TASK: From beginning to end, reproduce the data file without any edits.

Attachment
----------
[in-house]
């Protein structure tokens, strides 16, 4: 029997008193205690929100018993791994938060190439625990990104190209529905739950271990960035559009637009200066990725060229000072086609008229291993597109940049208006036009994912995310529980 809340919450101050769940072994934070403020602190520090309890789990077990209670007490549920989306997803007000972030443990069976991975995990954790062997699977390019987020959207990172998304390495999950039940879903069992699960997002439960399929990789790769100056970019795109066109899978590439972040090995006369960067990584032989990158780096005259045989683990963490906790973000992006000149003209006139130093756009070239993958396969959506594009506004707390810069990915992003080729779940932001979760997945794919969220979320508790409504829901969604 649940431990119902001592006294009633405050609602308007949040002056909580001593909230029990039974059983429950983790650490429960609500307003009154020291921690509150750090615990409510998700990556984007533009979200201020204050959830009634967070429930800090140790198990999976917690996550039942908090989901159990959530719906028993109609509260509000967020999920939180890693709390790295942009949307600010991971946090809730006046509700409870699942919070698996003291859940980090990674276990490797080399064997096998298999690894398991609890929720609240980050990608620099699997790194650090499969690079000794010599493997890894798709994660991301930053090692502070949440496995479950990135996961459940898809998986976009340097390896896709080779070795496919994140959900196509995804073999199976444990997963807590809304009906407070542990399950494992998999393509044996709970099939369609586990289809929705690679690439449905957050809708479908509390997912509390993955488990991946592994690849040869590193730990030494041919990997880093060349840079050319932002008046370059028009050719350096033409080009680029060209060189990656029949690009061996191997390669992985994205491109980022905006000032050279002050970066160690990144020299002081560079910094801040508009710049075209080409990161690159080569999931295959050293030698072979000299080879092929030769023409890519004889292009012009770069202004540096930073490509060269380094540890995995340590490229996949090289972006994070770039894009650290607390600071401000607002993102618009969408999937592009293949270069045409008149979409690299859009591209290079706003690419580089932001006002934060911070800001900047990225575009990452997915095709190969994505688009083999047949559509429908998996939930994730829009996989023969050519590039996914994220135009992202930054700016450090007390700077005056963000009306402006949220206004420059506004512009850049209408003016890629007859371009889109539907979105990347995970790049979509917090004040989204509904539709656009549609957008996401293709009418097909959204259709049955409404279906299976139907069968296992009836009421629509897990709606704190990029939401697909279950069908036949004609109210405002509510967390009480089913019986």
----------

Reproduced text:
[in-house]
């Protein structure tokens, strides 16, 4: 029997008193205690929100018993791994938060190439625990990104190209529905739950271990960035559009637009200066990725060229000072086609008229291993597109940049208006036009994912995310529980 809340919450101050769940072994934070403020602190520090309890789990077990209670007490549920989306997803007000972030443990069976991975995990954790062997699977390019987020959207990172998304390495999950039940879903069992699960997002439960399929990789790769100056970019795109066109899978590439972040090995006369960067990584032989990158780096005259045989683990963490906790973000992006000149003209006139130093756009070239993958396969959506594009506004707390810069990915992003080729779940932001979760997945794919969220979320508790409504829901969604 649940431990119902001592006294009633405050609602308007949040002056909580001593909230029990039974059983429950983790650490429960609500307003009154020291921690509150750090615990409510998700990556984007533009979200201020204050959830009634967070429930800090140790198990999976917690996550039942908090989901159990959530719906028993109609509260509000967020999920939180890693709390790295942009949307600010991971946090809730006046509700409870699942919070698996003291859940980090990674276990490797080399064997096998298999690894398991609890929720609240980050990608620099699997790194650090499969690079000794010599493997890894798709994660991301930053090692502070949440496995479950990135996961459940898809998986976009340097390896896709080779070795496919994140959900196509995804073999199976444990997963807590809304009906407070542990399950494992998999393509044996709970099939369609586990289809929705690679690439449905957050809708479908509390997912509390993955488990991946592994690849040869590193730990030494041919990997880093060349840079050319932002008046370059028009050719350096033409080009680029060209060189990656029949690009061996191997390669992985994205491109980022905006000032050279002050970066160690990144020299002081560079910094801040508009710049075209080409990161690159080569999931295959050293030698072979000299080879092929030769023409890519004889292009012009770069202004540096930073490509060269380094540890995995340590490229996949090289972006994070770039894009650290607390600071401000607002993102618009969408999937592009293949270069045409008149979409690299859009591209290079706003690419580089932001006002934060911070800001900047990225575009990452997915095709190969994505688009083999047949559509429908998996939930994730829009996989023969050519590039996914994220135009992202930054700016450090007390700077005056963000009306402006949220206004420059506004512009850049209408003016890629007859371009889109539907979105990347995970790049979509917090004040989204509904539709656009549609957008996401293709009418097909959204259709049955409404279906299976139907069968296992009836009421629509897990709606704190990029939401697909279950069908036949004609109210405002509510967390009480089913019986």